Over the last decade or so, Christian apologists have directed significant effort in defending morally problematic biblical violence including texts which attribute prima facie evil actions to God as well as prima facie evil actions which are commanded or commended by God.
For example, Christian apologists offer various justifications of the texts that appear to convey God commanding genocide (e.g. Deuteronomy 20; 1 Samuel 15). In this article, I will briefly (very briefly) summarize four common pitfalls for these apologists.
Divine command theories of moral value
Third, many Christian apologists adopt defenses of biblical violence by way of appeal alleged outweighing moral goods. For example, the claim is made that the Canaanites had to be eliminated to ensure that the Israelites would not be corrupted by their wicked Canaanite culture. In other words, genocide can be justified by appeal to greater goods.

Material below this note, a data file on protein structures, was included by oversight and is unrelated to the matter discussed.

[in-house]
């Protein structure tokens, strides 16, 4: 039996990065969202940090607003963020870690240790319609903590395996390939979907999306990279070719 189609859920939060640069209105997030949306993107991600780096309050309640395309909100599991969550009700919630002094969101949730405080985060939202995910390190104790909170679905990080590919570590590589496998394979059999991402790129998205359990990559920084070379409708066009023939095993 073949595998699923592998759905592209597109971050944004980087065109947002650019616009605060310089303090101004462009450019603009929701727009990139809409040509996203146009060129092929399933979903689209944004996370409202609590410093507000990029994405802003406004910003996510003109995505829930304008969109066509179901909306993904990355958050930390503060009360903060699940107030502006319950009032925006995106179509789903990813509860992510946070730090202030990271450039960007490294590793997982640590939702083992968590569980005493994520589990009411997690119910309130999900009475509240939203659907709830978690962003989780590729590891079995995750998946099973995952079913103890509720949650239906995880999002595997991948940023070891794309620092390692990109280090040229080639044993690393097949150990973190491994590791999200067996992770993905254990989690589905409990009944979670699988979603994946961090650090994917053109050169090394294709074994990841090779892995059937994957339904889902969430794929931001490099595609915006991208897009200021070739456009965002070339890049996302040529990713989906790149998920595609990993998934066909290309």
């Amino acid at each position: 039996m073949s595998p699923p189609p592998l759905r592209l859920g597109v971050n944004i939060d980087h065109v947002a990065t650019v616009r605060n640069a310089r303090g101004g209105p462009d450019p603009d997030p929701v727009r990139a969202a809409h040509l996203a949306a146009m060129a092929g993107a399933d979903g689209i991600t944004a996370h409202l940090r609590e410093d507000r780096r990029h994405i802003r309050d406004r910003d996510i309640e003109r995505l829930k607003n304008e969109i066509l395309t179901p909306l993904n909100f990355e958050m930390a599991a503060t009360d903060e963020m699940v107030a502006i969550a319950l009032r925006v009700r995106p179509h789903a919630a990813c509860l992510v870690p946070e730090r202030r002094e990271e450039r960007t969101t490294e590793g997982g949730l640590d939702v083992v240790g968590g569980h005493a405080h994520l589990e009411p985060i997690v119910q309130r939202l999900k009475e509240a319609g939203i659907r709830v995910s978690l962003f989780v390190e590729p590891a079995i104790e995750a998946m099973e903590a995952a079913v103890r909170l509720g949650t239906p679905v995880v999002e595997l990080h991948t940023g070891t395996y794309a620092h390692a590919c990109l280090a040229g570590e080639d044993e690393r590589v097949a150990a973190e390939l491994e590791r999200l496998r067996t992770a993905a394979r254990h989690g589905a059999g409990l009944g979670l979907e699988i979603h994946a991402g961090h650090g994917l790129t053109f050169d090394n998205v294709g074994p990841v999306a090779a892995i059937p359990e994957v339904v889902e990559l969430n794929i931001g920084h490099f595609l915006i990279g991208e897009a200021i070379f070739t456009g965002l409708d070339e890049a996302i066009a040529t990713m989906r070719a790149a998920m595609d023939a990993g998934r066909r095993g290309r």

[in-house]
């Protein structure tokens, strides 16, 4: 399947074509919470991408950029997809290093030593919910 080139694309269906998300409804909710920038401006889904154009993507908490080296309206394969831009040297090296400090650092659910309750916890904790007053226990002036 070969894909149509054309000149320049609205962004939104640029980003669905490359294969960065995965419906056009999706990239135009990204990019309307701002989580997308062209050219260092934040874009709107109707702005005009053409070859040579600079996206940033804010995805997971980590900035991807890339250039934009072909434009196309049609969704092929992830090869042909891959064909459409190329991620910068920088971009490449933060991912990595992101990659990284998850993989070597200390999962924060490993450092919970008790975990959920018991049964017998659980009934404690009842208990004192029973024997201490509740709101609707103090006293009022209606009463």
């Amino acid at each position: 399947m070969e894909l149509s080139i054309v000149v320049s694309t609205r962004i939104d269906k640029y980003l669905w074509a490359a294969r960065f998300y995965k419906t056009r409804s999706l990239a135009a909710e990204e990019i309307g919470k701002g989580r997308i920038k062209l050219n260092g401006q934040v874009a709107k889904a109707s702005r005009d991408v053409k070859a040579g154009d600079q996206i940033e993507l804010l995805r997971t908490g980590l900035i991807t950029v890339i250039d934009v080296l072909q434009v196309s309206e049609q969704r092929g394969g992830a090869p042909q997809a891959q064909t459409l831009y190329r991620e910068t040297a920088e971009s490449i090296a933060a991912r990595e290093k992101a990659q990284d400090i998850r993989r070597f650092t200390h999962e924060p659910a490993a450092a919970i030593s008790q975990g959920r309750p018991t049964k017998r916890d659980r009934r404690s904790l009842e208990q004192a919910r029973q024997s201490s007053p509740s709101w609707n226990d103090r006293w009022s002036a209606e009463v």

Suffice it to say, at this point, the apologist is in danger of backing into an act utilitarian account of ethics according to which virtually any act can be justified based upon outweighing goods. But is this type of utilitarianism really consistent with Christian belief? I think not.
Finally, the apologist will point out that our moral knowledge is indeed fallible and limited. Thus, they conclude, we shouldn’t assume that just because we think an action is wrong that it really is wrong. We ourselves have been wrong about many things: why not this, too?
However, one should be careful about using a legitimate point about human fallibility and limitation to call into question our most basic moral convictions, such as the conviction that it is wrong to target non-aggressive non-combatants (e.g. infants). If human beings really are wrong about a moral intuition this basic and intuitive, it is difficult to see why we should trust any of our moral intuitions at all. Needless to say, at this point, the apologist who chooses to question our basic moral knowledge is in danger of countenancing a deep moral skepticism.